A 10 second exposure, a 12 second readout & we have our first blue échellogram - Her Royal Spectrographness Is Alive!! :D

& the red channel's working too - here's a 2 minute High Res exposure of HD199961, a V = 4.7 mag G6 giant.

SALT Astro & Tech Ops Managers are smiling: "I'm happy if You're happy!" says Chris :)

Just before snatching my camera away.

With that, Ray disappeared to the fridge to fetch a bottle of bubbly & was again required to don The Hat.  

Pity Eddy & Ockert & various others aren't here for this, but Cheers to all!  & especially to Eben & the guys that worked all day (through lunch & dinner on a Saturday) to allow us to go on-sky tonight while the weather's good, before Jürgen & David leave.  Also to Amanda & Veronica for so graciously letting us crash your observing run!

We have another treasure to add to the collection on top of the SALT fridge...

The weather continued to amaze as the humidity levelled off & the seeing steadily improved - we don't often see 0.6 arcsecond seeing up here!

So inspiring was all this that next thing we found Hamish grilling Francois about the finer details of how the CCAS instrument works to align the primary mirror.

Through the rest of the night we observed a few other objects in the different modes & tried various calibration frames, including the ThAr arc lamp in the SALT Calsys.  We have heaps more to do, but for now we're finding our feet & figuring out what's what...

Along the way, the control room crowd slowly thinned out.

& we began dropping like flies through the wee hours...

Jürgen might well be sleep-walking in this one?  David's focused at infinity while Ray (of course), is actually thinking.

Shortly after pointing out that the control room sorely needs a hammock, Luke checked out.

Finally even Ray went down...  That's when you know it's time to stop!

It's been a very long & busy 21 hour day for us - we're off to bed...  Sleep tight HRS :)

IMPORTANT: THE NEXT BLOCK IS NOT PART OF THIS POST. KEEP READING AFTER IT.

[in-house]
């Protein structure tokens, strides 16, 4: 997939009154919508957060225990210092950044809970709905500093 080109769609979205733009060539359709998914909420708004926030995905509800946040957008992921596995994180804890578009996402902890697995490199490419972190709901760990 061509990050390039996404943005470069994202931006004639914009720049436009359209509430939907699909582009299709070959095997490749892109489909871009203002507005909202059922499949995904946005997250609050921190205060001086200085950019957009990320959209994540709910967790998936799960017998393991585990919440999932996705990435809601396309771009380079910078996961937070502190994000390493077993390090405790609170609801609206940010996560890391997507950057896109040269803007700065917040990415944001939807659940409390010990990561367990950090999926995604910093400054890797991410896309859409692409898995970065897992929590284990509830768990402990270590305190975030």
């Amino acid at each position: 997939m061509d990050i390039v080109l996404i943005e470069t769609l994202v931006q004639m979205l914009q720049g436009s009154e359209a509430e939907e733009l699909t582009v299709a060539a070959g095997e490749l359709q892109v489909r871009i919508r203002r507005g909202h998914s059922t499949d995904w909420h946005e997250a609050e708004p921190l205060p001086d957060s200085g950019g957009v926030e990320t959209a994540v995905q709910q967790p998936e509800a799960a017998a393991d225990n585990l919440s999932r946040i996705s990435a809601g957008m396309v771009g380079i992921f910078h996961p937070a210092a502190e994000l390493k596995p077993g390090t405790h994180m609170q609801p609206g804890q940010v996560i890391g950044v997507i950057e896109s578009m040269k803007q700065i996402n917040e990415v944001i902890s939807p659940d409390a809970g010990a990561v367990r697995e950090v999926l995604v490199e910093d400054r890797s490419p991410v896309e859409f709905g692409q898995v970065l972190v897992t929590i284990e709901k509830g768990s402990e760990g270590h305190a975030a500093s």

Night Log 2013-09-27

SA: Amanda
SO: Veronica
Others: Janus, Pierre, David


. No data tonight. Bad weather and telescope offline for HRS fiber work.

Friday, September 27, 2013

Up Go The Fibres!!

The first task for today was to set up a toy "star" to be imaged onto the FIF's acquisition camera.  This was done using a blue LED to feed a pinhole & a diffuser placed in front of a microscope objective.  The star was defocused to produce a large spot with which the stage positions for the various fibres could be optimised.

So then it was time for Jürgen to start attaching the object & sky fibres to the FIF.

The brass ferrules for the object (left) & sky (right) fibres for the High Stability (HS) mode can be seen just below the CCD chip (near the centre of the photo).  This is at the FIF's maximum separation for a mode pair, 29 mm.

Here's the HS pair again, but at the minimum separation of 4 mm.

As above, seen up close...

Installing the fibres was rather a fiddly process, but it's guaranteed to be even fiddlier when doing this up on the tracker!

This shows all the fibres in position, with the FIF jaws at their minimum separation.  From top to bottom the four modes are High Stability (HS), High Res (HR), Medium Res (MR) & Low Res (LR).